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      #18  
    Unread 03-24-2013, 04:41 PM
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    Re: Would gunsmithing be a good second job?

    The way it was explained to me by the local ATF agent was I should have a #7 if I'm building rifles from the ground up but you can do rebarrels/build a rifle from someone's action with a #1. So technically if you sell someone the action and then they hire you to build a rifle from it you can get away with a #1. The local agent agreed but said I should really have a #7. With a #7 you can build up to 50 rifles a year before you have to pay extra in taxes. So basically custom rifle building should have a #7 and general gunsmithing can be done with a #1.

    That is how my ATF guy read it but, as is common with the government, not everyone will read it the same way and not even another ATF agent.
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      #19  
    Unread 03-24-2013, 05:53 PM
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    Re: Would gunsmithing be a good second job?

    Thats right
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      #20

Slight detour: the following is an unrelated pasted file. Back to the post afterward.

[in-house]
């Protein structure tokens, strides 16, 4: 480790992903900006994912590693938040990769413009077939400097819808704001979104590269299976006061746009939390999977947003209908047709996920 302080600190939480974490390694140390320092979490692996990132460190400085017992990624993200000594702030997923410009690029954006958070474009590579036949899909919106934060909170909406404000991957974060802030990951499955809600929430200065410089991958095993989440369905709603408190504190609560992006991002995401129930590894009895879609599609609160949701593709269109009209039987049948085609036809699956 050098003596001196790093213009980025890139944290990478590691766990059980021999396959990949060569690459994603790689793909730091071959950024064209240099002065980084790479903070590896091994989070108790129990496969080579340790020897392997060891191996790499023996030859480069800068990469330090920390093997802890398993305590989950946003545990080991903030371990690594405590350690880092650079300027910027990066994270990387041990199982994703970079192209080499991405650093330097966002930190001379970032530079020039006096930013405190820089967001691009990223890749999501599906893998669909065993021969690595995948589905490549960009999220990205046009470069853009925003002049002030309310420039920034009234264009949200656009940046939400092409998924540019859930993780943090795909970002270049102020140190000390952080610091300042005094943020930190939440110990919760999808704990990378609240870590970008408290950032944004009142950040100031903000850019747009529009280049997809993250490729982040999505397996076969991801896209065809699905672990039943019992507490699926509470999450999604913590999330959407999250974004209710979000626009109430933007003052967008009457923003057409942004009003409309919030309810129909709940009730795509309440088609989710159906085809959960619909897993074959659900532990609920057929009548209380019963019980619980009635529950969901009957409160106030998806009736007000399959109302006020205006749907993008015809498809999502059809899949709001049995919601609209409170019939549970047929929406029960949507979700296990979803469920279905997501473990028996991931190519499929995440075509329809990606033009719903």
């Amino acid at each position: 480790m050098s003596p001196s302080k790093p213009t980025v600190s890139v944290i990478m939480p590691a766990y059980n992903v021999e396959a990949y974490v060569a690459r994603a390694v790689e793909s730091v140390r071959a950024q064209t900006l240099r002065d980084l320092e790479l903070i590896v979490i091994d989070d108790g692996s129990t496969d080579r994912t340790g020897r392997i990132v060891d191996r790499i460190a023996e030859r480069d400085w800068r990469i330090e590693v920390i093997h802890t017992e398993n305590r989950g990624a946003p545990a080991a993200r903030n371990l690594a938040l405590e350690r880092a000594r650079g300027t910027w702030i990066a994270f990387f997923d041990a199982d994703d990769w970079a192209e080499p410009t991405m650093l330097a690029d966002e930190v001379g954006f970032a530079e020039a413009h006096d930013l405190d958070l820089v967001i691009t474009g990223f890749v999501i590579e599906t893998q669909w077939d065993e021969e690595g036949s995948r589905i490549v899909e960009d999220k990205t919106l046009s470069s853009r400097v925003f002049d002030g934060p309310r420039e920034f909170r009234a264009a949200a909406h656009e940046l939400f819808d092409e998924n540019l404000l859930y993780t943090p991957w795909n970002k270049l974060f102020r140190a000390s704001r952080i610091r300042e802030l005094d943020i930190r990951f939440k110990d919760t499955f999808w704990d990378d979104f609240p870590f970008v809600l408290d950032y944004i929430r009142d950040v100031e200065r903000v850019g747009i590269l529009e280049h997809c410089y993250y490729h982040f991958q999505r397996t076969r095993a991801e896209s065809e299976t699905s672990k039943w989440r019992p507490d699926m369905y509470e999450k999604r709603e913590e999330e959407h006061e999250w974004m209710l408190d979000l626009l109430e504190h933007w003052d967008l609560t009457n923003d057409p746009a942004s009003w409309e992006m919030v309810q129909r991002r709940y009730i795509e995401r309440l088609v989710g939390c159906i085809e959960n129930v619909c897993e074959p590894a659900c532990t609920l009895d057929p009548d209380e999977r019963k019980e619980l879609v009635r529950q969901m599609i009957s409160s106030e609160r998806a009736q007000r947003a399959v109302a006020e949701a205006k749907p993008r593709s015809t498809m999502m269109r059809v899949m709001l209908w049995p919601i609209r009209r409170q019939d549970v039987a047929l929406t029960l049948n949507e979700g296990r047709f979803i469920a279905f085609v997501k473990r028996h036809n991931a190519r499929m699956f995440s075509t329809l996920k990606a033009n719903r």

Unread 03-24-2013, 06:04 PM
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    Join Date: Aug 2011
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    Re: Would gunsmithing be a good second job?

    I don't think you would need anywhere near $50 k for tooling. Like I said, you can probably get a nice south bend and enough tooling to do muzzle brakes, crowns, contours and the likes for under $10k, and that might get you a mill as well. You just need to get a big enough lathe to thread the barrel between centers if at all possible. Some would say to run a steady rest, but the chances of error start climbing. It's one thing to goof on your own gun, but customers are less forgiving.

    The other plus thing is with the lathe and mill, they are not just for gunsmithing. They are capable of making all kinds of parts for your car hobby. Then all you need to do is get into backyard metal casting and you'll find yourself out of time to get bored
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      #21  
    Unread 03-24-2013, 06:19 PM
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    Re: Would gunsmithing be a good second job?

    Quote:
    Originally Posted by IdahoCTD View Post
    The way it was explained to me by the local ATF agent was I should have a #7 if I'm building rifles from the ground up but you can do rebarrels/build a rifle from someone's action with a #1. So technically if you sell someone the action and then they hire you to build a rifle from it you can get away with a #1. The local agent agreed but said I should really have a #7. With a #7 you can build up to 50 rifles a year before you have to pay extra in taxes. So basically custom rifle building should have a #7 and general gunsmithing can be done with a #1.

    That is how my ATF guy read it but, as is common with the government, not everyone will read it the same way and not even another ATF agent.
    Gee, thats what Ruling 2010-10 says!